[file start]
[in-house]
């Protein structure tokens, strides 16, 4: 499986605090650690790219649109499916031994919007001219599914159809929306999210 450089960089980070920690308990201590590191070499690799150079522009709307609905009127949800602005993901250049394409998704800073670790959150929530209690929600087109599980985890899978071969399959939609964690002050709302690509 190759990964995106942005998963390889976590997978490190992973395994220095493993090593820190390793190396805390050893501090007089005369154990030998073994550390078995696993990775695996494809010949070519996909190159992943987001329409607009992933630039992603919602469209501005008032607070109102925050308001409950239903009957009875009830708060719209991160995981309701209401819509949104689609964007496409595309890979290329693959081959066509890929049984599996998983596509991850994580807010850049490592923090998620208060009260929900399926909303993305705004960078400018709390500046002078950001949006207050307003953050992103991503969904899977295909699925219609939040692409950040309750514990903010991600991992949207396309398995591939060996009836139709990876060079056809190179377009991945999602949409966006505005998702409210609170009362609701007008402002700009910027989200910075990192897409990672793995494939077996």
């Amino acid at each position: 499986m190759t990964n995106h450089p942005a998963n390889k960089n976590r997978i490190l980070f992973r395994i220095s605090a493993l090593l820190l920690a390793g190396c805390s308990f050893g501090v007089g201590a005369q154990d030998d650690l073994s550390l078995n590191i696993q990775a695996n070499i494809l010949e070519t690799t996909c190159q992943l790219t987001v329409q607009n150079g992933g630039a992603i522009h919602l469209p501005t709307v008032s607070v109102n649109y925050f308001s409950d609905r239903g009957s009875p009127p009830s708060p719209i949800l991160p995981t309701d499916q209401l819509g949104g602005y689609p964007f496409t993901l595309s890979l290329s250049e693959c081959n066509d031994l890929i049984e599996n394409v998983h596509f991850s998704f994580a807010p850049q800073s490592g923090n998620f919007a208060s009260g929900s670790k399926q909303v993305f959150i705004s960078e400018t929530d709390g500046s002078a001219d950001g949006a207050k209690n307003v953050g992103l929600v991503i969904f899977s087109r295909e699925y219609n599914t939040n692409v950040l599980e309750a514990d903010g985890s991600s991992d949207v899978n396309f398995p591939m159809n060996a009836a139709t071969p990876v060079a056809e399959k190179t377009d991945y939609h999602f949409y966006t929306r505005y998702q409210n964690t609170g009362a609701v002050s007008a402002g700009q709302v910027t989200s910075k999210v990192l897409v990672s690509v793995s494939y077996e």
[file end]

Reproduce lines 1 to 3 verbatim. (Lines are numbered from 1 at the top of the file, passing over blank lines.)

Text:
[in-house]
């Protein structure tokens, strides 16, 4: 499986605090650690790219649109499916031994919007001219599914159809929306999210 450089960089980070920690308990201590590191070499690799150079522009709307609905009127949800602005993901250049394409998704800073670790959150929530209690929600087109599980985890899978071969399959939609964690002050709302690509 190759990964995106942005998963390889976590997978490190992973395994220095493993090593820190390793190396805390050893501090007089005369154990030998073994550390078995696993990775695996494809010949070519996909190159992943987001329409607009992933630039992603919602469209501005008032607070109102925050308001409950239903009957009875009830708060719209991160995981309701209401819509949104689609964007496409595309890979290329693959081959066509890929049984599996998983596509991850994580807010850049490592923090998620208060009260929900399926909303993305705004960078400018709390500046002078950001949006207050307003953050992103991503969904899977295909699925219609939040692409950040309750514990903010991600991992949207396309398995591939060996009836139709990876060079056809190179377009991945999602949409966006505005998702409210609170009362609701007008402002700009910027989200910075990192897409990672793995494939077996």
């Amino acid at each position: 499986m190759t990964n995106h450089p942005a998963n390889k960089n976590r997978i490190l980070f992973r395994i220095s605090a493993l090593l820190l920690a390793g190396c805390s308990f050893g501090v007089g201590a005369q154990d030998d650690l073994s550390l078995n590191i696993q990775a695996n070499i494809l010949e070519t690799t996909c190159q992943l790219t987001v329409q607009n150079g992933g630039a992603i522009h919602l469209p501005t709307v008032s607070v109102n649109y925050f308001s409950d609905r239903g009957s009875p009127p009830s708060p719209i949800l991160p995981t309701d499916q209401l819509g949104g602005y689609p964007f496409t993901l595309s890979l290329s250049e693959c081959n066509d031994l890929i049984e599996n394409v998983h596509f991850s998704f994580a807010p850049q800073s490592g923090n998620f919007a208060s009260g929900s670790k399926q909303v993305f959150i705004s960078e400018t929530d709390g500046s002078a001219d950001g949006a207050k209690n307003v953050g992103l929600v991503i969904f899977s087109r295909e699925y219609n599914t939040n692409v950040l599980e309750a514990d903010g985890s991600s991992d949207v899978n396309f398995p591939m159809n060996a009836a139709t071969p990876v060079a056809e399959k190179t377009d991945y939609h999602f949409y966006t929306r505005y998702q409210n964690t609170g009362a609701v002050s007008a402002g700009q709302v910027t989200s910075k999210v990192l897409v990672s690509v793995s494939y077996e």